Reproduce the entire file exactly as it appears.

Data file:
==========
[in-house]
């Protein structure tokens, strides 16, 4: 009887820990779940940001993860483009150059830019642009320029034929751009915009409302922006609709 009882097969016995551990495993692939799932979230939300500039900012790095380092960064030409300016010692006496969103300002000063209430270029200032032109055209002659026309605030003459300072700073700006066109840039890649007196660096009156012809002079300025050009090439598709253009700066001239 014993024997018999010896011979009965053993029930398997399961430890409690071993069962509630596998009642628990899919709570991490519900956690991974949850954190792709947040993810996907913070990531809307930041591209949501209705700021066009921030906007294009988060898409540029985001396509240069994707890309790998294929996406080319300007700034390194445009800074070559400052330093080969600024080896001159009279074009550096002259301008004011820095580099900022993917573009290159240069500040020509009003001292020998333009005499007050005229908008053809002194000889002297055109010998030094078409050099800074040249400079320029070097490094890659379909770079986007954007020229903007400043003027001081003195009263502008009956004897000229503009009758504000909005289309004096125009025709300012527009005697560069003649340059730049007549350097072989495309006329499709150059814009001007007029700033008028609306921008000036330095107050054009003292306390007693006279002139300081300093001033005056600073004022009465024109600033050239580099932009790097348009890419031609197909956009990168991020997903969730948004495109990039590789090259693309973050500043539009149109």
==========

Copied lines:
[in-house]
């Protein structure tokens, strides 16, 4: 009887820990779940940001993860483009150059830019642009320029034929751009915009409302922006609709 009882097969016995551990495993692939799932979230939300500039900012790095380092960064030409300016010692006496969103300002000063209430270029200032032109055209002659026309605030003459300072700073700006066109840039890649007196660096009156012809002079300025050009090439598709253009700066001239 014993024997018999010896011979009965053993029930398997399961430890409690071993069962509630596998009642628990899919709570991490519900956690991974949850954190792709947040993810996907913070990531809307930041591209949501209705700021066009921030906007294009988060898409540029985001396509240069994707890309790998294929996406080319300007700034390194445009800074070559400052330093080969600024080896001159009279074009550096002259301008004011820095580099900022993917573009290159240069500040020509009003001292020998333009005499007050005229908008053809002194000889002297055109010998030094078409050099800074040249400079320029070097490094890659379909770079986007954007020229903007400043003027001081003195009263502008009956004897000229503009009758504000909005289309004096125009025709300012527009005697560069003649340059730049007549350097072989495309006329499709150059814009001007007029700033008028609306921008000036330095107050054009003292306390007693006279002139300081300093001033005056600073004022009465024109600033050239580099932009790097348009890419031609197909956009990168991020997903969730948004495109990039590789090259693309973050500043539009149109």